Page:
LOS ANGELES -- Ken Dryden was a stand-up goaltender during an eight-season NHL career in the 1970s that earned him six Stanley Cup championships, five Vezina trophies, the Conn Smythe Trophy, the Calder Trophy and induction into the Hockey Hall of Fame in 1983.
It was just this side of a miracle that Dryden was still vertical Sunday afternoon when he took his place on the Staples Center ice for the ceremonial puck drop preceding the 2017 Honda NHL All-Star Game.
Dryden wasn't here Friday to walk onto the stage as one of 67 of stars honored during "The NHL100 presented by GEICO" gala. At that hour, he was in his car, on the road to Ithaca, N.Y.
To the beginning:
Dryden was delighted to receive NHL Commissioner Gary Bettman's call in November telling him he was on the list of the 100 Greatest NHL Players presented by Molson Canadian. And then the Commissioner told him the date of the gala here.
"It was a predictable reaction when I heard I was on the list," Dryden said Sunday, at ice level of Staples Center for a TV interview. "I was really pleased, all the things you think and feel at that time.
"What I had to say to Gary right away was that I wouldn't be able to make it here this weekend and for a reason he would completely understand. On the same weekend in Ithaca, we had our 50th anniversary of the first Cornell University team to win an NCAA championship. Having gone to Cornell and experienced hockey most intensely first at Cornell, Gary knew why I had to be there."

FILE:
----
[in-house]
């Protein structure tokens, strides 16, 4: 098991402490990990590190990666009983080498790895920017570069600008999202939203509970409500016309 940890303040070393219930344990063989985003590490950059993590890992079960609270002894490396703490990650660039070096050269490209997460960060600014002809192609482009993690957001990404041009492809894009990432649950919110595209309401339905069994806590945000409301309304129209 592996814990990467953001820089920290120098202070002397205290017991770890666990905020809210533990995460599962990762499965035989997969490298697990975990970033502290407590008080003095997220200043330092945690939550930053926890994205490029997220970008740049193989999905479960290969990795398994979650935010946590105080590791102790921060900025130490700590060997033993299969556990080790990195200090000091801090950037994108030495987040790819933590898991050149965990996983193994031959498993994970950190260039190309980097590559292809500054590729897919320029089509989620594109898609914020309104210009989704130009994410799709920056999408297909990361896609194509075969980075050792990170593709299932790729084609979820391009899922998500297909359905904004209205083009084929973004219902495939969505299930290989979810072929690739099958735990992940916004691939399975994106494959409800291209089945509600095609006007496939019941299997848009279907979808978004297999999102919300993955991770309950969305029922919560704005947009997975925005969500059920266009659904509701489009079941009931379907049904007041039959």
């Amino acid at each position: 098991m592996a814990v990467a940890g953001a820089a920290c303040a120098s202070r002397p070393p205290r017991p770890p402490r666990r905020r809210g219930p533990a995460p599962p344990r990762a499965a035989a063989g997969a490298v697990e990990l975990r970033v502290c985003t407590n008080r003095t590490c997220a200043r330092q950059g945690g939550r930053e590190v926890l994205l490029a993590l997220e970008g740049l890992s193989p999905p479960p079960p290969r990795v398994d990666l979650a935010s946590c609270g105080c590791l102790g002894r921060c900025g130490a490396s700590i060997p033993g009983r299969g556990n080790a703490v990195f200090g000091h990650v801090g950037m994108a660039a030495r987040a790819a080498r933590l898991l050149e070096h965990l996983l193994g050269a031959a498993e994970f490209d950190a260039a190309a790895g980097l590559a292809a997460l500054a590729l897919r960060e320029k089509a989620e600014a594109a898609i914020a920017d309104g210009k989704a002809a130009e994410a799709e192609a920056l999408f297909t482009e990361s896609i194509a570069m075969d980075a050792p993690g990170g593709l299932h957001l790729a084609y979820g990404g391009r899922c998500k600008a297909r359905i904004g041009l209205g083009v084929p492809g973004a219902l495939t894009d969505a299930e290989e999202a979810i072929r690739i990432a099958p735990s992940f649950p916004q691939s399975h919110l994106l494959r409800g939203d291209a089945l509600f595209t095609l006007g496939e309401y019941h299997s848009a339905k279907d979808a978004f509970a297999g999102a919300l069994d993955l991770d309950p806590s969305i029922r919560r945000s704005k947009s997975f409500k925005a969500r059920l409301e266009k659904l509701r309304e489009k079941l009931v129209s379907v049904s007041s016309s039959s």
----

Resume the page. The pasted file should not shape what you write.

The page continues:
Video: Ken Dryden won Conn Smythe before he won Calder
Added to Dryden's schedule on the same day as the gala in Los Angeles would be a concussion-research lecture and seminar hosted by McGill University and the Montreal Neurological Institute, at which he was enlisted as a keynote speaker.
"Still," Dryden said, "I was wondering, 'OK, let's see if there is a way. I can't be there Friday or Saturday but maybe there's a way I could get out of Ithaca to L.A. in time for Sunday's game."
In the end, he would move mountains to be here, on the 10th anniversary of the Canadiens' having retired his No. 29 jersey.
The former goalie and his wife, Linda, drove Friday morning from their home in Toronto to Montreal, then set off in the evening after the conference for Ithaca, a six-hour drive. They arrived at 4:15 a.m., the Cornell reunion beginning with a breakfast at 10 a.m.
"Ithaca is not an easy place to get into or out of," Dryden said. "There are three options with major cities - a flight into Detroit, one into Newark, New Jersey, and one into Philadelphia. The task was to find the earliest flight out of Ithaca on Sunday morning to what surely was a flight from one of those cities connecting into L.A. It turned out the best route was Detroit."
That flight got Dryden into Los Angeles shortly before 11 a.m. local time, about 90 minutes before he was expected to be on the ice for the opening ceremony of the All-Star Game.
"It was an adventure," he said, "but a nice kind of adventure."
Dryden's plan was to be on a red-eye flight out of Los Angeles Sunday night back to Philadelphia, then connect to Ithaca, his wife's hometown, where she stayed Sunday with her almost 97-year-old father.
The couple planned to then drive six hours home to Toronto.
"It was a really nice weekend," Dryden said. "These were all things I wanted to do and needed to do. Under certain circumstances, all of them could be done.
"And the reunion with Cornell," he said with a grin, "was terrific."